Fundamental Food Microbiology / Edition 4

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Overview

Maintaining the high standard set by the previous bestselling editions, Fundamental Food Microbiology, Fourth Edition presents the most up-to-date information in this rapidly growing and highly dynamic field. Revised and expanded to reflect recent advances, this edition broadens coverage of foodborne diseases to include many new and emerging pathogens, as well as descriptions of the mechanism of pathogenesis. An entirely new chapter on detection methods appears with evaluations of advanced rapid detection techniques using biosensors and nanotechnology. With the inclusion of many more easy-to-follow figures and illustrations, this text provides a comprehensive introductory source for undergraduates, as well as a valuable reference for graduate level and working professionals in food microbiology or food safety.

Each chapter within the text’s seven sections contains an introduction as well as a conclusion, references, and questions. Beginning with the history and development of the field, Part I discusses the characteristics and sources of predominant food microorgasnisms and their significance. Part II introduces microbial foodborne diseases, their growth and influencing factors, metabolism, and sporulation. The third Part explains the beneficial uses of microorganisms in starter cultures, biopreservation, bioprocessing, and probiotics.

Part IV deals with food spoilage and methods of detection, followed by a discussion in Part V of foodborne pathogens associated with intoxication, infections, and toxicoinfections. Part VI reviews control methods with chapters on control of microbial access and removal by heat, organic acids, physical means, and combinations of methods. The final section is an in-depth look at advanced and traditional methods of microbial detection and food safety. Four appendices provide additional details on food equipment and surfaces, predictive modeling, regulatory agencies, and hazard analysis critical control points.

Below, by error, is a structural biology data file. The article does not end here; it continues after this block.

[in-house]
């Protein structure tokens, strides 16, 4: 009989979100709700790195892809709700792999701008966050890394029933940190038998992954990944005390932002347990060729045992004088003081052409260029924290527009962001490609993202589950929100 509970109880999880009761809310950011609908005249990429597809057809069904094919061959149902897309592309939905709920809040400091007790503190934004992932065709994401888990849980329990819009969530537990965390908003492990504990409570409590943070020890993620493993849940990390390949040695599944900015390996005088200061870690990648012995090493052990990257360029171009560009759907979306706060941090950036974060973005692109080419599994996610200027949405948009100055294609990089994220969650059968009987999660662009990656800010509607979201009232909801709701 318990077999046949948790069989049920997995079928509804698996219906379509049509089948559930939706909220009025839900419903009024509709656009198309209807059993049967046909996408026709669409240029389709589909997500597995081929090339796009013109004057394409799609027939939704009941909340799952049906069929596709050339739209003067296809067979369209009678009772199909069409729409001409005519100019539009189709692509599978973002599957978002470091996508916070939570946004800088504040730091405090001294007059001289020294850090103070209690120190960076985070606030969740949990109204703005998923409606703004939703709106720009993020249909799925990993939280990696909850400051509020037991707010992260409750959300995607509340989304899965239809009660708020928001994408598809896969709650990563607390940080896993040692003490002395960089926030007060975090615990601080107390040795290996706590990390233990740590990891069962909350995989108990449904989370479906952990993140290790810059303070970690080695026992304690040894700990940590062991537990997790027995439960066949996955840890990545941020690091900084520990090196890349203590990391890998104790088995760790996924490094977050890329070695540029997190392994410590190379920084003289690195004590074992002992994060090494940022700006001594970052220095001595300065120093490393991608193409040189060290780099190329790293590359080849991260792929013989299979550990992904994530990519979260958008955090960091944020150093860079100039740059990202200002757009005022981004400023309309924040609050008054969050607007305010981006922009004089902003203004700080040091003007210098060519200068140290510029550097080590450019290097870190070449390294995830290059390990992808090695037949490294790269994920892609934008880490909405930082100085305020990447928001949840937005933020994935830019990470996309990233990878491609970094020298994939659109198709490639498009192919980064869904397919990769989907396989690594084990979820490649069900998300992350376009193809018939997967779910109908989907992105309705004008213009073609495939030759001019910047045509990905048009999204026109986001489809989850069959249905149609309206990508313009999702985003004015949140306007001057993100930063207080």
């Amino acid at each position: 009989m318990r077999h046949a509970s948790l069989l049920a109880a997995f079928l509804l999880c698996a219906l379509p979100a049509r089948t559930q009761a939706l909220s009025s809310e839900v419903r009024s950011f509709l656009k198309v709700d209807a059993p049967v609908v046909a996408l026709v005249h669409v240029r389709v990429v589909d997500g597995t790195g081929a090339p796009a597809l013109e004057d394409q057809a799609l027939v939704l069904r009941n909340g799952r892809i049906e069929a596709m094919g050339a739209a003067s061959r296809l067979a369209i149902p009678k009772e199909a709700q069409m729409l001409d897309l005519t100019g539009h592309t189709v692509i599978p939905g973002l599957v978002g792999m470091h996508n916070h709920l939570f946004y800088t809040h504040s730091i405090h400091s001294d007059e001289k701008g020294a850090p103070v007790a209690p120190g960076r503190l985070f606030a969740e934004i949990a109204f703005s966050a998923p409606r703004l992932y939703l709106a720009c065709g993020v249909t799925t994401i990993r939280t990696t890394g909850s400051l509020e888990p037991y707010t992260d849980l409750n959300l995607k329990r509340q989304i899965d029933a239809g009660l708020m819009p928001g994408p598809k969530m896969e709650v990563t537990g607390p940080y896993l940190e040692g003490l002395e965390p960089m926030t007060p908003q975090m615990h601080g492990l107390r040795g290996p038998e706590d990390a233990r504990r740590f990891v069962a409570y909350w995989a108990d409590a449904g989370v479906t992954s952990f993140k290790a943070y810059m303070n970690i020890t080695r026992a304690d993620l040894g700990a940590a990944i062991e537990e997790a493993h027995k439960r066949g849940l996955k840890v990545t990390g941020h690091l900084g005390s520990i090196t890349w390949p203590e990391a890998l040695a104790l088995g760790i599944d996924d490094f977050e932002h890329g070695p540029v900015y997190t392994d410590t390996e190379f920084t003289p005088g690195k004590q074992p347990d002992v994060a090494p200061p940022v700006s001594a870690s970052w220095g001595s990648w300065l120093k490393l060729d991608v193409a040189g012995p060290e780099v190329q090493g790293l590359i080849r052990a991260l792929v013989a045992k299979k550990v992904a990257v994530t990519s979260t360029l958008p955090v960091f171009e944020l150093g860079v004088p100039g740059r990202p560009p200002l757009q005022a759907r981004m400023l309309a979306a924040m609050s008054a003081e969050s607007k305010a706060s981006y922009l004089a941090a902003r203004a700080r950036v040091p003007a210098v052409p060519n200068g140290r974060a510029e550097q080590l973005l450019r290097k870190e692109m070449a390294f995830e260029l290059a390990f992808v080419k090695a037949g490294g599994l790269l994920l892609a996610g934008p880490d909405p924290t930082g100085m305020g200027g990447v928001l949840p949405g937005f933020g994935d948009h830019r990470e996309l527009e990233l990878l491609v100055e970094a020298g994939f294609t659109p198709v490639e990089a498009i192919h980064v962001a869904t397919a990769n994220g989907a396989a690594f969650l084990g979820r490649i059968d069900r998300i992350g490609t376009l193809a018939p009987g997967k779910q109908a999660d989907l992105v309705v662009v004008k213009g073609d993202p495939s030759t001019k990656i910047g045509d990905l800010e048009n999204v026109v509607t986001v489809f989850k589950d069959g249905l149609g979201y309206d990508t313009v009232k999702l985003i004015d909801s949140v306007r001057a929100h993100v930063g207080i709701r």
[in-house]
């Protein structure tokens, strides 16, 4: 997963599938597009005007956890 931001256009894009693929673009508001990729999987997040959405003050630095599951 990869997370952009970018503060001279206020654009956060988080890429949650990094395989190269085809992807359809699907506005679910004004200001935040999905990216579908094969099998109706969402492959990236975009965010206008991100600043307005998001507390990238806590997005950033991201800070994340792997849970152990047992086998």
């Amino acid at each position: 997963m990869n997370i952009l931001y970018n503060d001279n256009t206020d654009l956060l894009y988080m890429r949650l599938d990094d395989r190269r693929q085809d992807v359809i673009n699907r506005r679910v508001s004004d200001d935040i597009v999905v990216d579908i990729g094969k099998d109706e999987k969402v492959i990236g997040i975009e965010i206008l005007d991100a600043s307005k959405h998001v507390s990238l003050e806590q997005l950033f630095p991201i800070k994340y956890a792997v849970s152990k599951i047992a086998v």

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Product Details

  • ISBN-13: 9780849375293
  • Publisher: CRC Press
  • Publication date: 10/3/2007
  • Edition description: REV
  • Edition number: 4
  • Pages: 536
  • Product dimensions: 0.70 (w) x 1.00 (h) x 1.30 (d)

Table of Contents

Introduction to Microbes in Foods
History and Development of Food Microbiology
Introduction
Discovery of Microorganisms
Where are they Coming From?
What are their Functions?
Development of Early Food Microbiology (Before A.D. 1900)
Food Microbiology: Current Status
Food Microbiology and Food Microbiologists
Characteristics of Predominant Microorganisms in Food
Introduction
Classification of Microorganisms
Nomenclature
Morphology and Structure of Microorganisms in Foods
Important Microorganisms in Food
Important Viruses
Important Bacterial Genera
Important Bacterial Groups in Foods
Sources of Microorganisms in Foods
Introduction
Predominant Microorganisms in Different Sources
Normal Microbiological Quality of Foods and Its Significance
Introduction
Raw and Ready-to-eat Meat Products
Raw and Pasteurized Milk
Shell Egg and Liquid Egg
Fish and Shellfish
Vegetables, Fruits, and Nuts
Cereal, Starches, and Gums
Canned Foods
Sugars and Confectioneries
Soft Drinks, Fruit and Vegetable Drinks, Juices, and Bottled Water